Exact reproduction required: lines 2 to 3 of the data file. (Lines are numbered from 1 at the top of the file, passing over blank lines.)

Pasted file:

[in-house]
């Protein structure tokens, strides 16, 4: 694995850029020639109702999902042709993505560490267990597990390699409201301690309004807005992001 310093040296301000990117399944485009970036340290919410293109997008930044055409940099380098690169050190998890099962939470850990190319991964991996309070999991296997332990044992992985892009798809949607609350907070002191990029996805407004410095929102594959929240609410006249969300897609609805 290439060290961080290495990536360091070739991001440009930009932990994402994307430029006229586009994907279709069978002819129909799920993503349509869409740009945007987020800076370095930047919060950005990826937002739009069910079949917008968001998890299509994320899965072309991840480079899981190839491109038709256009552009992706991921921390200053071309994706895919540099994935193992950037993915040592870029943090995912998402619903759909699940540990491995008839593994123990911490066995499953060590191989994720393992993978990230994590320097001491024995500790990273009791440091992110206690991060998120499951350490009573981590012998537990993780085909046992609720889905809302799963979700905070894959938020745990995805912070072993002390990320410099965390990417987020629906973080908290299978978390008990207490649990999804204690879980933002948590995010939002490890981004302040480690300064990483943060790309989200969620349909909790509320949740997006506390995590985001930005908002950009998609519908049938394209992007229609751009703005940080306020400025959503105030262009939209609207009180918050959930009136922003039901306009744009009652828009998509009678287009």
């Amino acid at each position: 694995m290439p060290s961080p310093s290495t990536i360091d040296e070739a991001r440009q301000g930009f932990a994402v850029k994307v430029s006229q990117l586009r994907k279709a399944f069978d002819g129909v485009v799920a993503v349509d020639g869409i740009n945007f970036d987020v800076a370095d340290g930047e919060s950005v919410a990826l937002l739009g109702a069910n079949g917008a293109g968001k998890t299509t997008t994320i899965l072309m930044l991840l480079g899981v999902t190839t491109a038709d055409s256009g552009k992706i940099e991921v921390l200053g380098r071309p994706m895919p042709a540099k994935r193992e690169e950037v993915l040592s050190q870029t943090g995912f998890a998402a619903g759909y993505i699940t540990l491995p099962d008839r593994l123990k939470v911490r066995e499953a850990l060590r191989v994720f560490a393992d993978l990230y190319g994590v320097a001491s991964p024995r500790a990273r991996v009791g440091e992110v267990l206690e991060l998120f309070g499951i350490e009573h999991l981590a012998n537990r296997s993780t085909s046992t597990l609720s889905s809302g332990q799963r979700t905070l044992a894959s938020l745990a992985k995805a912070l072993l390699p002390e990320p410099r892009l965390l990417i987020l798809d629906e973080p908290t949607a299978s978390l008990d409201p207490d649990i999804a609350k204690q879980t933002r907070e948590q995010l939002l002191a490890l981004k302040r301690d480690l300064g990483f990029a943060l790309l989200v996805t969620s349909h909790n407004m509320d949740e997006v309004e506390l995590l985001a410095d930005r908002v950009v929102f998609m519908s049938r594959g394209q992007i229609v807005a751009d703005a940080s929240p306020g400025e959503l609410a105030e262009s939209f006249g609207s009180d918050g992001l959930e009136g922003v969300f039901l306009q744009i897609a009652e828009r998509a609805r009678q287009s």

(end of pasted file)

């Protein structure tokens, strides 16, 4: 694995850029020639109702999902042709993505560490267990597990390699409201301690309004807005992001 310093040296301000990117399944485009970036340290919410293109997008930044055409940099380098690169050190998890099962939470850990190319991964991996309070999991296997332990044992992985892009798809949607609350907070002191990029996805407004410095929102594959929240609410006249969300897609609805 290439060290961080290495990536360091070739991001440009930009932990994402994307430029006229586009994907279709069978002819129909799920993503349509869409740009945007987020800076370095930047919060950005990826937002739009069910079949917008968001998890299509994320899965072309991840480079899981190839491109038709256009552009992706991921921390200053071309994706895919540099994935193992950037993915040592870029943090995912998402619903759909699940540990491995008839593994123990911490066995499953060590191989994720393992993978990230994590320097001491024995500790990273009791440091992110206690991060998120499951350490009573981590012998537990993780085909046992609720889905809302799963979700905070894959938020745990995805912070072993002390990320410099965390990417987020629906973080908290299978978390008990207490649990999804204690879980933002948590995010939002490890981004302040480690300064990483943060790309989200969620349909909790509320949740997006506390995590985001930005908002950009998609519908049938394209992007229609751009703005940080306020400025959503105030262009939209609207009180918050959930009136922003039901306009744009009652828009998509009678287009």
């Amino acid at each position: 694995m290439p060290s961080p310093s290495t990536i360091d040296e070739a991001r440009q301000g930009f932990a994402v850029k994307v430029s006229q990117l586009r994907k279709a399944f069978d002819g129909v485009v799920a993503v349509d020639g869409i740009n945007f970036d987020v800076a370095d340290g930047e919060s950005v919410a990826l937002l739009g109702a069910n079949g917008a293109g968001k998890t299509t997008t994320i899965l072309m930044l991840l480079g899981v999902t190839t491109a038709d055409s256009g552009k992706i940099e991921v921390l200053g380098r071309p994706m895919p042709a540099k994935r193992e690169e950037v993915l040592s050190q870029t943090g995912f998890a998402a619903g759909y993505i699940t540990l491995p099962d008839r593994l123990k939470v911490r066995e499953a850990l060590r191989v994720f560490a393992d993978l990230y190319g994590v320097a001491s991964p024995r500790a990273r991996v009791g440091e992110v267990l206690e991060l998120f309070g499951i350490e009573h999991l981590a012998n537990r296997s993780t085909s046992t597990l609720s889905s809302g332990q799963r979700t905070l044992a894959s938020l745990a992985k995805a912070l072993l390699p002390e990320p410099r892009l965390l990417i987020l798809d629906e973080p908290t949607a299978s978390l008990d409201p207490d649990i999804a609350k204690q879980t933002r907070e948590q995010l939002l002191a490890l981004k302040r301690d480690l300064g990483f990029a943060l790309l989200v996805t969620s349909h909790n407004m509320d949740e997006v309004e506390l995590l985001a410095d930005r908002v950009v929102f998609m519908s049938r594959g394209q992007i229609v807005a751009d703005a940080s929240p306020g400025e959503l609410a105030e262009s939209f006249g609207s009180d918050g992001l959930e009136g922003v969300f039901l306009q744009i897609a009652e828009r998509a609805r009678q287009s």